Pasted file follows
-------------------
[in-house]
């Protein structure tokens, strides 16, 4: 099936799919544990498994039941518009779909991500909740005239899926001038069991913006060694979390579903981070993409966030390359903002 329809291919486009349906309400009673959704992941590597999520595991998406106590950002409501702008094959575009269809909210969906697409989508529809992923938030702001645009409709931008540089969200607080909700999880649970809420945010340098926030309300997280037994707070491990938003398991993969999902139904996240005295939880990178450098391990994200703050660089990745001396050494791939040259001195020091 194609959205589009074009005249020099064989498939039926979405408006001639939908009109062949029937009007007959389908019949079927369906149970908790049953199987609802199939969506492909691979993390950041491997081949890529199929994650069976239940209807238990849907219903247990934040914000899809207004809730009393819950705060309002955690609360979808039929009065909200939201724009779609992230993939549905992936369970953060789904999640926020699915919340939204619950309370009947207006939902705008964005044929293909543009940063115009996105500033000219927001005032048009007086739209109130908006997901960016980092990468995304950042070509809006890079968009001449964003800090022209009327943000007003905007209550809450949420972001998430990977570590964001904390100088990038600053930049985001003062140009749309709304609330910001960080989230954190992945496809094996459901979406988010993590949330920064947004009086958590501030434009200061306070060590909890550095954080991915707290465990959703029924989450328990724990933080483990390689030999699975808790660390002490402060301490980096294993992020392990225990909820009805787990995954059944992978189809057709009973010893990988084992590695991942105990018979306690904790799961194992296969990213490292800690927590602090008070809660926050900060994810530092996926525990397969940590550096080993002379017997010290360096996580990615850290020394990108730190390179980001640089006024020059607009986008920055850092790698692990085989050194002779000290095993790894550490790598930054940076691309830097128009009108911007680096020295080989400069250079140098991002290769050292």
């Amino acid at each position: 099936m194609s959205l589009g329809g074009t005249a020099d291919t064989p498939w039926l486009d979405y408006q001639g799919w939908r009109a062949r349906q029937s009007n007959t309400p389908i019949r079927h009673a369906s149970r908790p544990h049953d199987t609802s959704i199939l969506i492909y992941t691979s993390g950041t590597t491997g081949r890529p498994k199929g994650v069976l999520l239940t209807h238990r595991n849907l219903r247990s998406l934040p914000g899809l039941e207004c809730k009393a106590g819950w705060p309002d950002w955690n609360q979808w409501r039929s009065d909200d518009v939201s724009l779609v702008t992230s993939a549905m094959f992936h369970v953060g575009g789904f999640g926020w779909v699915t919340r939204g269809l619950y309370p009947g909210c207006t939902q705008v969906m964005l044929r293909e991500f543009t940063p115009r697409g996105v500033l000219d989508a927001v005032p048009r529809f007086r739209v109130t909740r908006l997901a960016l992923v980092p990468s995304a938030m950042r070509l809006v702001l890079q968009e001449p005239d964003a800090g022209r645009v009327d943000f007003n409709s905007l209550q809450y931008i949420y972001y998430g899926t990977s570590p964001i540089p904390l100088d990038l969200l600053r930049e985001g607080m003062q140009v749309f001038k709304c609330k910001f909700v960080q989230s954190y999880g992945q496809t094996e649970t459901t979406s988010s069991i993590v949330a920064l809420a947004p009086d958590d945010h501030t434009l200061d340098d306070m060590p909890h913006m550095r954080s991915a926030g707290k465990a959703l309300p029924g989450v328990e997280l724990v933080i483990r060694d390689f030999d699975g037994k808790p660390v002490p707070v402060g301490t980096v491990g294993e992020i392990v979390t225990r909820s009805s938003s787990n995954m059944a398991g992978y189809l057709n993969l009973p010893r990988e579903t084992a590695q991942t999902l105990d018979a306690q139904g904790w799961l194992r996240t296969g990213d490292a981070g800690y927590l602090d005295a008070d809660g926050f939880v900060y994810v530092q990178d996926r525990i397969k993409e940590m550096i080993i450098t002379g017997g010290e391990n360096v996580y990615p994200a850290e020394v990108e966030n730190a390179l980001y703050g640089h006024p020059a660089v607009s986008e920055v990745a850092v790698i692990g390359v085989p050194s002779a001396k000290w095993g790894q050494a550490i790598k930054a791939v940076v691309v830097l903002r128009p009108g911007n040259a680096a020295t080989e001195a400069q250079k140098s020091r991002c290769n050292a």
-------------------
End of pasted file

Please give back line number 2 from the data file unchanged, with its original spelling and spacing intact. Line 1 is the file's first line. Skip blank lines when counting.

């Protein structure tokens, strides 16, 4: 099936799919544990498994039941518009779909991500909740005239899926001038069991913006060694979390579903981070993409966030390359903002 329809291919486009349906309400009673959704992941590597999520595991998406106590950002409501702008094959575009269809909210969906697409989508529809992923938030702001645009409709931008540089969200607080909700999880649970809420945010340098926030309300997280037994707070491990938003398991993969999902139904996240005295939880990178450098391990994200703050660089990745001396050494791939040259001195020091 194609959205589009074009005249020099064989498939039926979405408006001639939908009109062949029937009007007959389908019949079927369906149970908790049953199987609802199939969506492909691979993390950041491997081949890529199929994650069976239940209807238990849907219903247990934040914000899809207004809730009393819950705060309002955690609360979808039929009065909200939201724009779609992230993939549905992936369970953060789904999640926020699915919340939204619950309370009947207006939902705008964005044929293909543009940063115009996105500033000219927001005032048009007086739209109130908006997901960016980092990468995304950042070509809006890079968009001449964003800090022209009327943000007003905007209550809450949420972001998430990977570590964001904390100088990038600053930049985001003062140009749309709304609330910001960080989230954190992945496809094996459901979406988010993590949330920064947004009086958590501030434009200061306070060590909890550095954080991915707290465990959703029924989450328990724990933080483990390689030999699975808790660390002490402060301490980096294993992020392990225990909820009805787990995954059944992978189809057709009973010893990988084992590695991942105990018979306690904790799961194992296969990213490292800690927590602090008070809660926050900060994810530092996926525990397969940590550096080993002379017997010290360096996580990615850290020394990108730190390179980001640089006024020059607009986008920055850092790698692990085989050194002779000290095993790894550490790598930054940076691309830097128009009108911007680096020295080989400069250079140098991002290769050292």